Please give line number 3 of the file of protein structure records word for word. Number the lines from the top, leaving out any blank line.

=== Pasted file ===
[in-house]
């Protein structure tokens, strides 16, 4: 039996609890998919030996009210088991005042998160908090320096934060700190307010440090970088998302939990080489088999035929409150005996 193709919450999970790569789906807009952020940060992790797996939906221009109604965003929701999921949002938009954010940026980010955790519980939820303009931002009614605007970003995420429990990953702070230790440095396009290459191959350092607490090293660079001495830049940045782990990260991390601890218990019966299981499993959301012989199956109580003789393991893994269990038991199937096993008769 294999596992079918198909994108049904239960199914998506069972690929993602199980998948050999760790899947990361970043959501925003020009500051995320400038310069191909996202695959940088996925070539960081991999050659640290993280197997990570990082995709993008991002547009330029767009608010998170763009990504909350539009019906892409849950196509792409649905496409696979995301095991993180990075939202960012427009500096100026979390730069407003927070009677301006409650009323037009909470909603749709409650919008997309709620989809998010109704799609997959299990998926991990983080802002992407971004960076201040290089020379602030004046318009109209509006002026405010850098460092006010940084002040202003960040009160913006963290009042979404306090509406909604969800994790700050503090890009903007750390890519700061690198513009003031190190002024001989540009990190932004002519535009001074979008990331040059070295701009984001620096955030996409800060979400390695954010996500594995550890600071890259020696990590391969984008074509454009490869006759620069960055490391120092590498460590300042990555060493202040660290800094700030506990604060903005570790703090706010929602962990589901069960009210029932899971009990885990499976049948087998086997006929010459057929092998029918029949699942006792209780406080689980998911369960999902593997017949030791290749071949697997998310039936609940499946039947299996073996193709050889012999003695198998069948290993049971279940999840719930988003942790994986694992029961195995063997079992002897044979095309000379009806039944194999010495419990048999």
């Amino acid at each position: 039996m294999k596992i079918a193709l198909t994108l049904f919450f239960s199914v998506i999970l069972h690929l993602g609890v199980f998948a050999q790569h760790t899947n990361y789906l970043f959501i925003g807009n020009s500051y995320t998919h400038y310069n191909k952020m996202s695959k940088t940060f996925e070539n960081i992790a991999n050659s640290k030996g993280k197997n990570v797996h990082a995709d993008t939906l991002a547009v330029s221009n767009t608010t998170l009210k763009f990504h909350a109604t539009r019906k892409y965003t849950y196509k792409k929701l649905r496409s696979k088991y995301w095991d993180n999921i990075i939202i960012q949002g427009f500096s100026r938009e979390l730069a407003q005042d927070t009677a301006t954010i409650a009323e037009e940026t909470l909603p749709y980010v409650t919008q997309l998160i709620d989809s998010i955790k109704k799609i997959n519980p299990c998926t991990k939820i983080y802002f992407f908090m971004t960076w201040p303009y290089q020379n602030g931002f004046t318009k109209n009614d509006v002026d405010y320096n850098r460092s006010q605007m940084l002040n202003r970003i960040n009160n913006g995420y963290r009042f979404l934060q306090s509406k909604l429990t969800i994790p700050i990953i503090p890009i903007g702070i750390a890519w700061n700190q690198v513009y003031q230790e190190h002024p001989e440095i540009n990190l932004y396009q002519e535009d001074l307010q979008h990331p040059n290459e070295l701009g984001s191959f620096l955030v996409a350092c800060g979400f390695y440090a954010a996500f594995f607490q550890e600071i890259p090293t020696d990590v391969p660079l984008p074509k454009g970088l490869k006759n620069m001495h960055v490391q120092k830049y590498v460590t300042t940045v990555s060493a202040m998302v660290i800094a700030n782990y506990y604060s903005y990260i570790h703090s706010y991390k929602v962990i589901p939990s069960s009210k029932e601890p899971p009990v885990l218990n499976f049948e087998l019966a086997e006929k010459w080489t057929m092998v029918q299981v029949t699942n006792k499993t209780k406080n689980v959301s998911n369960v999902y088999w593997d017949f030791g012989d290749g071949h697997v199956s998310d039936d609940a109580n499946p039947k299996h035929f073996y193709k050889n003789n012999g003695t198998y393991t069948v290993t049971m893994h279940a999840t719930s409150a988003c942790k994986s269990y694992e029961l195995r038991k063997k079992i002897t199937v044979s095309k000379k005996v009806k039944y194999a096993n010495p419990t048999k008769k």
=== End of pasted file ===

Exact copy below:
């Amino acid at each position: 039996m294999k596992i079918a193709l198909t994108l049904f919450f239960s199914v998506i999970l069972h690929l993602g609890v199980f998948a050999q790569h760790t899947n990361y789906l970043f959501i925003g807009n020009s500051y995320t998919h400038y310069n191909k952020m996202s695959k940088t940060f996925e070539n960081i992790a991999n050659s640290k030996g993280k197997n990570v797996h990082a995709d993008t939906l991002a547009v330029s221009n767009t608010t998170l009210k763009f990504h909350a109604t539009r019906k892409y965003t849950y196509k792409k929701l649905r496409s696979k088991y995301w095991d993180n999921i990075i939202i960012q949002g427009f500096s100026r938009e979390l730069a407003q005042d927070t009677a301006t954010i409650a009323e037009e940026t909470l909603p749709y980010v409650t919008q997309l998160i709620d989809s998010i955790k109704k799609i997959n519980p299990c998926t991990k939820i983080y802002f992407f908090m971004t960076w201040p303009y290089q020379n602030g931002f004046t318009k109209n009614d509006v002026d405010y320096n850098r460092s006010q605007m940084l002040n202003r970003i960040n009160n913006g995420y963290r009042f979404l934060q306090s509406k909604l429990t969800i994790p700050i990953i503090p890009i903007g702070i750390a890519w700061n700190q690198v513009y003031q230790e190190h002024p001989e440095i540009n990190l932004y396009q002519e535009d001074l307010q979008h990331p040059n290459e070295l701009g984001s191959f620096l955030v996409a350092c800060g979400f390695y440090a954010a996500f594995f607490q550890e600071i890259p090293t020696d990590v391969p660079l984008p074509k454009g970088l490869k006759n620069m001495h960055v490391q120092k830049y590498v460590t300042t940045v990555s060493a202040m998302v660290i800094a700030n782990y506990y604060s903005y990260i570790h703090s706010y991390k929602v962990i589901p939990s069960s009210k029932e601890p899971p009990v885990l218990n499976f049948e087998l019966a086997e006929k010459w080489t057929m092998v029918q299981v029949t699942n006792k499993t209780k406080n689980v959301s998911n369960v999902y088999w593997d017949f030791g012989d290749g071949h697997v199956s998310d039936d609940a109580n499946p039947k299996h035929f073996y193709k050889n003789n012999g003695t198998y393991t069948v290993t049971m893994h279940a999840t719930s409150a988003c942790k994986s269990y694992e029961l195995r038991k063997k079992i002897t199937v044979s095309k000379k005996v009806k039944y194999a096993n010495p419990t048999k008769k």